Marx, Engels, Lincoln, Guelzo, and McClellan

An ebbing tide lowers all boats, I suppose, and the dumbing down of America is bound to include the dumbing down of American Communists as well as the rest of us.

For instance, I'm holding in my virtual hands a virtual newspaper, The World Socialist Website actually, in which there appears a review of Lincoln’s Emancipation Proclamation: The End of Slavery in America by Allen C. Guelzo (Simon & Schuster, 2004). The review is staggeringly favorable.

Guelzo seems to me to be, like Lincoln, an advocate of Natural Rights philosophy against which Marxists posit a "scientific materialism." Guelzo heavily blurbed Harry Jaffa's recent exposition on Lincoln as Natural Rightist. That book lambasted Marxists, not to mention Kantians like Calhoun, and muddleheads like Douglas. Natural Rights is antithetical to Marxism. Did the World Socialists read the whole book? Are they on some Lincoln admiration autopilot, indifferent to the ack-ack fired at them from the ground of Natural Rights? Or did Guelzo write a book pitched to such a wide audience that no reader could be offended by anything appearing here?

I'm wondering about this.

The McClellan references are important. In their extensive correspondence on the Civil War, Marx and Engels clearly identified with Abraham Lincoln. In their McClellan criticism, Marx and Engels laid the groundwork for setting up McClellan as a political antithesis of Lincoln's progressivism. Marx: "From the outset, the Northerners have been dominated by the representatives of the border slave states, who were also responsible for pushing McClellan, that old partisan of Breckinridge, to the top." (McClellan was actually a Douglas Democrat - that same Douglas who held Lincoln's hat at the inauguration.) Like Hans Trefousse understands in our day, Marx understood that McClellan had to be destroyed for his politics.

Our reviewer revels in Guelzo's banal interpretation of the Harrison Bar letter, the usual nonsense about the impertinence of political advice tendered a president by a general. Anyone who believes McClellan was unique in this should return his prizes and go home. McClellan not only asked in advance if he could submit his views: the letter invited the President to react to McClellan's cards-on-the-table. McClellan wanted, thirsted for, political guidance. Amost concurrently with McClellan's gentle demand for political guidance, several Northern governors threatened to withhold troops contingent on Lincoln explaining his war aims.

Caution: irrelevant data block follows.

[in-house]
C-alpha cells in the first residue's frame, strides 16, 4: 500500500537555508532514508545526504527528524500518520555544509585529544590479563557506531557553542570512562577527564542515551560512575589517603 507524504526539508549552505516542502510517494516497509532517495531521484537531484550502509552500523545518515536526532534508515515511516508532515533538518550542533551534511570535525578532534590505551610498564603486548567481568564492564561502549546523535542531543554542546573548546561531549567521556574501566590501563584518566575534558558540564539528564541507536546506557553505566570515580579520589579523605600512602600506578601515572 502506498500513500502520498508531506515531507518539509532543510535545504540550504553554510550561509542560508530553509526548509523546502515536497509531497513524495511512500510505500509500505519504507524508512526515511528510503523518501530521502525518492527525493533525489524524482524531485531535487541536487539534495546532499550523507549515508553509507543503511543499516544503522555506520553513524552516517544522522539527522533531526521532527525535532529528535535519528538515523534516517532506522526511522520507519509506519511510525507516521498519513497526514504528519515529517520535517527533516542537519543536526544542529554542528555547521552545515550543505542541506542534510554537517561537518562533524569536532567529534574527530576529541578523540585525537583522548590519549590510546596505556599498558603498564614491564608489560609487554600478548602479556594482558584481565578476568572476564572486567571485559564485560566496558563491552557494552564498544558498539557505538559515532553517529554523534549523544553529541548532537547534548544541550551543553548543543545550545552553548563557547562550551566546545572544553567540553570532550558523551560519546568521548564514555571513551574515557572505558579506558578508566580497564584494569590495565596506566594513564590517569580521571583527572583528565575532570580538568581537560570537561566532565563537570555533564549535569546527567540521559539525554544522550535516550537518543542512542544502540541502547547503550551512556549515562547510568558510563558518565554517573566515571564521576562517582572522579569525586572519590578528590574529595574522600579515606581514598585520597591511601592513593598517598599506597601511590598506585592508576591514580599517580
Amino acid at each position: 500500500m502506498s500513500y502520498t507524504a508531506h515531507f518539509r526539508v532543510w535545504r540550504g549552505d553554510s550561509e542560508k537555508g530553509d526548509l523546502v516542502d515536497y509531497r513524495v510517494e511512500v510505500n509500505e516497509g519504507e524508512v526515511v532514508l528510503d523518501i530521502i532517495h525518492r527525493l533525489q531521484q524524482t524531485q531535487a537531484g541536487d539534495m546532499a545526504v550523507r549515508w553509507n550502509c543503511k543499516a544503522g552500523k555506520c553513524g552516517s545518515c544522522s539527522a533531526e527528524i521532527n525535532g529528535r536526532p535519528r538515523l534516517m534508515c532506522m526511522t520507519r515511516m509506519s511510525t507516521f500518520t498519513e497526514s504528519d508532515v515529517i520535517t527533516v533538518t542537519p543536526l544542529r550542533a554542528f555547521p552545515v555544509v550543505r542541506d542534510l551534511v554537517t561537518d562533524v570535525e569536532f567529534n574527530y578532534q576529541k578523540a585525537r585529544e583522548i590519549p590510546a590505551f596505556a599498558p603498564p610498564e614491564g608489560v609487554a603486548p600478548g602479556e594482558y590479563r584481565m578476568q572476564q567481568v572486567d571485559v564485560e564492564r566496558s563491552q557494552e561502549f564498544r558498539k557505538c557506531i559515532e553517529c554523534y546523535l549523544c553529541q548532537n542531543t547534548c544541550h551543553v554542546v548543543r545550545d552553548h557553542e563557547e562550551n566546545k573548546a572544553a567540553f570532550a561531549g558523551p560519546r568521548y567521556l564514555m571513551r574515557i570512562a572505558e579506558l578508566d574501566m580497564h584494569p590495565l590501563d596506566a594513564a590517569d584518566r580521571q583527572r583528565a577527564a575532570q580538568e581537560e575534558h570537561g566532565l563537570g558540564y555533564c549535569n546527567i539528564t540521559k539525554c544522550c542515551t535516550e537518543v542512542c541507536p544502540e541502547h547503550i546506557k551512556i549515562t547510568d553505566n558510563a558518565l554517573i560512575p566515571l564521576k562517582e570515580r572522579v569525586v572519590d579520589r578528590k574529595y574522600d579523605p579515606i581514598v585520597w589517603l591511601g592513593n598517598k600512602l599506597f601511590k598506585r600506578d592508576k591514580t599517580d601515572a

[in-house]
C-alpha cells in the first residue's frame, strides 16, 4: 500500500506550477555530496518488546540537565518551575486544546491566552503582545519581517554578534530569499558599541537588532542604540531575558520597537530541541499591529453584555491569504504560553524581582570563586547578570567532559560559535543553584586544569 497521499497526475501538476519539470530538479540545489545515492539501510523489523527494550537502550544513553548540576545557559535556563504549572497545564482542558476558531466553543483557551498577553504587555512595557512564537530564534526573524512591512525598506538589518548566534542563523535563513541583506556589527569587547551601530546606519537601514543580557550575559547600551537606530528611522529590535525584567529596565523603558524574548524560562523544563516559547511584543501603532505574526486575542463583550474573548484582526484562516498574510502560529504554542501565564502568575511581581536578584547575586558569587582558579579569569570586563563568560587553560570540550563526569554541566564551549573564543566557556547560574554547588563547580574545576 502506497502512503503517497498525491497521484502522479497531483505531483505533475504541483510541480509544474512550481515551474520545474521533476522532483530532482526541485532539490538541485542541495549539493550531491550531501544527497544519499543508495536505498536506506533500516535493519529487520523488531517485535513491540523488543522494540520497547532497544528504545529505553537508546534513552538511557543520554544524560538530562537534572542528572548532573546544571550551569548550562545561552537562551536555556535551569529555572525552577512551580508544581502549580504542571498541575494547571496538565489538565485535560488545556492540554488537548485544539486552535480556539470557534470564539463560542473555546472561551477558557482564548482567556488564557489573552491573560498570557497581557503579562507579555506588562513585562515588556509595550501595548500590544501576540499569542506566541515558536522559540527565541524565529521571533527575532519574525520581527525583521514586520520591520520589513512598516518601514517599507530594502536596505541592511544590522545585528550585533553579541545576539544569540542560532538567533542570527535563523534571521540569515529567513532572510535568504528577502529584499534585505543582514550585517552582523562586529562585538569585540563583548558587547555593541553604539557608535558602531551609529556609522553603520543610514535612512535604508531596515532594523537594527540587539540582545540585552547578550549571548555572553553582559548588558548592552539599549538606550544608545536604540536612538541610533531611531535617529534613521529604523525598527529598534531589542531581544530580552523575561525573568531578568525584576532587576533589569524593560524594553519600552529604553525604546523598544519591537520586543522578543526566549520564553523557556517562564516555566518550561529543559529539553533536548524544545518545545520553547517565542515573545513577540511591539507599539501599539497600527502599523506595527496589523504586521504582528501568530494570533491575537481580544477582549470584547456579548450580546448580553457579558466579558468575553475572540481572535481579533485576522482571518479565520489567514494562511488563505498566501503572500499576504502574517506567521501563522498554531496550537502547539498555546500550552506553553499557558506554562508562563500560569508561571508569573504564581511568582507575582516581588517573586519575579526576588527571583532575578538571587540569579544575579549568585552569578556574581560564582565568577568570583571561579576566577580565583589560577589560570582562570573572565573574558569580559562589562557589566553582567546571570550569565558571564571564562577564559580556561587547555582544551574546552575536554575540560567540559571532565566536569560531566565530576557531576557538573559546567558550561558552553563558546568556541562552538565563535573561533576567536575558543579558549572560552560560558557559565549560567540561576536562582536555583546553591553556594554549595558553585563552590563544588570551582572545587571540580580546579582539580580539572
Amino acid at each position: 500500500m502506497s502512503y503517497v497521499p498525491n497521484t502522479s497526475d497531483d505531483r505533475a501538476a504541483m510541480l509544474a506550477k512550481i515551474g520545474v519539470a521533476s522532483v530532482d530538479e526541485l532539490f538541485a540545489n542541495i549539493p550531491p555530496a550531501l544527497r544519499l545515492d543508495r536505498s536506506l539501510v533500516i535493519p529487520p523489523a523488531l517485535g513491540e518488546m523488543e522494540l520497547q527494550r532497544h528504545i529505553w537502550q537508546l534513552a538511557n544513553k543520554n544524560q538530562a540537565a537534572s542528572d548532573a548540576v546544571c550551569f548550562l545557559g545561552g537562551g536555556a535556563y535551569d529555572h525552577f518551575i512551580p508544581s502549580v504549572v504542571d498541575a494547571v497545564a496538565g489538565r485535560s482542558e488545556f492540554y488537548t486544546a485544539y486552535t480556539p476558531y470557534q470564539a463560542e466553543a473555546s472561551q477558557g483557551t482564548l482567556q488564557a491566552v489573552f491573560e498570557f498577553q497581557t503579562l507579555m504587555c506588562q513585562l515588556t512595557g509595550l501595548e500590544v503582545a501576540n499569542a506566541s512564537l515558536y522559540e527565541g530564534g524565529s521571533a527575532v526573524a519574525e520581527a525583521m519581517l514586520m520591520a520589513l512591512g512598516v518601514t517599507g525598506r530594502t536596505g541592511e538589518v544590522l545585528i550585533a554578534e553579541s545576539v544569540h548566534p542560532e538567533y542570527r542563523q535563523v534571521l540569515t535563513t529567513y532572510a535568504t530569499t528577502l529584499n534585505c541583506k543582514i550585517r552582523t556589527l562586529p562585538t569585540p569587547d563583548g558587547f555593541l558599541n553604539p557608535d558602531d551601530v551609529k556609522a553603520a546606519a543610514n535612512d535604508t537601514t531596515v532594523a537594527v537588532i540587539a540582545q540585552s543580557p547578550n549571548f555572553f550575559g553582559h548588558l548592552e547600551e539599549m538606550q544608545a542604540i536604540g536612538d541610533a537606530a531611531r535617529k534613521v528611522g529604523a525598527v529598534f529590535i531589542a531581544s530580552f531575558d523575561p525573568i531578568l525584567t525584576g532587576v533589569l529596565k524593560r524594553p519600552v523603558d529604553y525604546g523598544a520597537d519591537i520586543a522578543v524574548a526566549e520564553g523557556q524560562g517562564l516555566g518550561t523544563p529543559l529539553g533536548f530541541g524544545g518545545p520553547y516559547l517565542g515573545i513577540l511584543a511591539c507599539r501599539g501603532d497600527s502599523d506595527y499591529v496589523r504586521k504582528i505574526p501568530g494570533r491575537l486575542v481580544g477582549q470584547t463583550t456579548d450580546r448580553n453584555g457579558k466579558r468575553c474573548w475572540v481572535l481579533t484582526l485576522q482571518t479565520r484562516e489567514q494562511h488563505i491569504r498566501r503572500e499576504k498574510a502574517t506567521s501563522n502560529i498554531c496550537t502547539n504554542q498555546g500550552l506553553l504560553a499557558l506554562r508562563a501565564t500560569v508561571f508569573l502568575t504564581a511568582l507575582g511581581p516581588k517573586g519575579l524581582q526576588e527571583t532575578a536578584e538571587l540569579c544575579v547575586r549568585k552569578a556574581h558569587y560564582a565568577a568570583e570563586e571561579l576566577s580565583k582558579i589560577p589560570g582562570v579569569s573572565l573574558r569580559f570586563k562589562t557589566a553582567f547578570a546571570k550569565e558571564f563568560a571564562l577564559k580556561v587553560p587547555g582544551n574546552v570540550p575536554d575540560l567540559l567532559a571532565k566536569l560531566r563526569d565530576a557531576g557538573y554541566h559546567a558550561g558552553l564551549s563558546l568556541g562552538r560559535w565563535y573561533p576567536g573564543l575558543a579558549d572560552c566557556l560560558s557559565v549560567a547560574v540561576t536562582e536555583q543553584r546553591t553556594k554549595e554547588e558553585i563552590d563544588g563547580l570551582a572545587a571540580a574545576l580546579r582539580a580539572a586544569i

Now that is a Harrison's Bar letter. One, I might add, that never appears in the equations calculating the timing of the Emancipation Proclamation.

The heavy lifting for a committed Marxist would be to delineate McClellan's politics vis a vis Lincoln's, not to cop a free ride on some snide, ahistorical nonsense about McClellan violating civil/military distinctions not yet defined.

By the end of the review, our socialist is concurring with Guelzo's attacks on black critics of Lincoln. Marx might have done the same, so committed was he to Lincoln as president.


The rise of monopoly capitalism in the aftermath of the Civil War led not to equality, but rather to ever-deeper inequality.

Now we are cooking. Except that monopoly capitalism may be a Republican Party outcome, something a socialist needs to think about, talk about, and to consider Lincoln's economic views on this matter. This is basic Marxist homework.

A final thought from Marx himself near the end of McClellan's tenure:

The long and the short of it is, I think, that wars of this kind ought to be conducted along revolutionary lines, and the Yankees have so far been trying to conduct it along constitutional ones.

Lincoln = revolution. McClellan = constitution.

Communists, why do I have to do your math problems for you?